Opposition Leader Bill Shorten, Anthony Albanese, Tony Burke and other Labor MPs talk tactics. Photo: Andrew Meares Prime Minister Malcolm Turnbull makes a pitch on government stability at his campaign launch in 2001 Photo: Andrew Meares
Mr Pyne tells the opposition what he thinks of them. Photo: Alex Ellinghausen
The successful Labor ambush of the Turnbull government in the House of Representatives on Thursday afternoon will not, in itself, bring down the government, but it’s highly instructive.
The lessons learned?
One, that the election campaign has not ended. Bill Shorten considers that the contest for power has merely moved into a new phase, fought on the floor of the House instead of on the hustings.
Shorten does not accept that Turnbull has won a mandate. He considers that his policy to hold a banking royal commission is every bit as valid as Turnbull’s position not to. In Shorten’s view, the election did not settle anything.
Two, that Shorten intends to wage a campaign of political guerrilla war against the Turnbull government. He will not allow the government a moment of peace but will harry and harass it, probing every vulnerability.
He’s not doing this from a position of strength but of anxiety. Although Labor regards Shorten to have waged a strong election campaign, he is not taking any chances.
Have you noticed all the publicity about Anthony Albanese and his life story recently? It’s not mere sentimentality. He’s positioning for the leadership. Albanese and his supporters will swoop if they see an opportunity. Shorten will fight hard and deny him an opportunity.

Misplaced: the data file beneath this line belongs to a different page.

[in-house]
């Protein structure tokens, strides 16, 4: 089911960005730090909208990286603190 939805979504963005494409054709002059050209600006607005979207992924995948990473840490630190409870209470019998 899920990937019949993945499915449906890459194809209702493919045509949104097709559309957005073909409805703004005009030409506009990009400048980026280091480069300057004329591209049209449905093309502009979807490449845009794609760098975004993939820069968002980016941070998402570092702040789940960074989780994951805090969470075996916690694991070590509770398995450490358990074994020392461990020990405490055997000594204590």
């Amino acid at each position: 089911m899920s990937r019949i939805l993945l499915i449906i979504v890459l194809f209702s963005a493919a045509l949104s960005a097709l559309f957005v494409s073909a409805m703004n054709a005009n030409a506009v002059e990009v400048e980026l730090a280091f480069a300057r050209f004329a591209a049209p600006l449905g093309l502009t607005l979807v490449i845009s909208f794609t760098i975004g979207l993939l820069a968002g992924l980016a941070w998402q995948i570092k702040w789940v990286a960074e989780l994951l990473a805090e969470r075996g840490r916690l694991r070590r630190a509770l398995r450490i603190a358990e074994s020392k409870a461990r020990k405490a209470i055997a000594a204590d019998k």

The post-Howard restiveness of Australia’s political parties – the syndrome of revolving-door leadership – lives on in both Labor and Liberal parties.
Three, that the government is not up to the contest. Christopher Pyne, as manager of government business, is responsible for losing control of the House. He should be replaced.
The government was guilty of complacency. It won its first vote on the floor of the House by 75 to 73, when Labor first tried to pass its bank royal commission proposal.
Relaxing vigilance as members looked forward to their escape to the airport for the end of the sitting week, they allowed Labor an opportunity.
Pyne has long experience and knew the stakes yet failed.
Four, aggressive Labor tactics can embarrass the government and rattle its nerves, as they have on this occasion. But they cannot bring down the government unless the Coalition is guilty of internal division or indiscipline.
Malcolm Turnbull has taken heart from the fact that Bob Menzies used to say that the best majority is a majority of one. Why? Because it demanded strict discipline.
The Turnbull government has just demonstrated indiscipline. It cannot afford to make this a habit.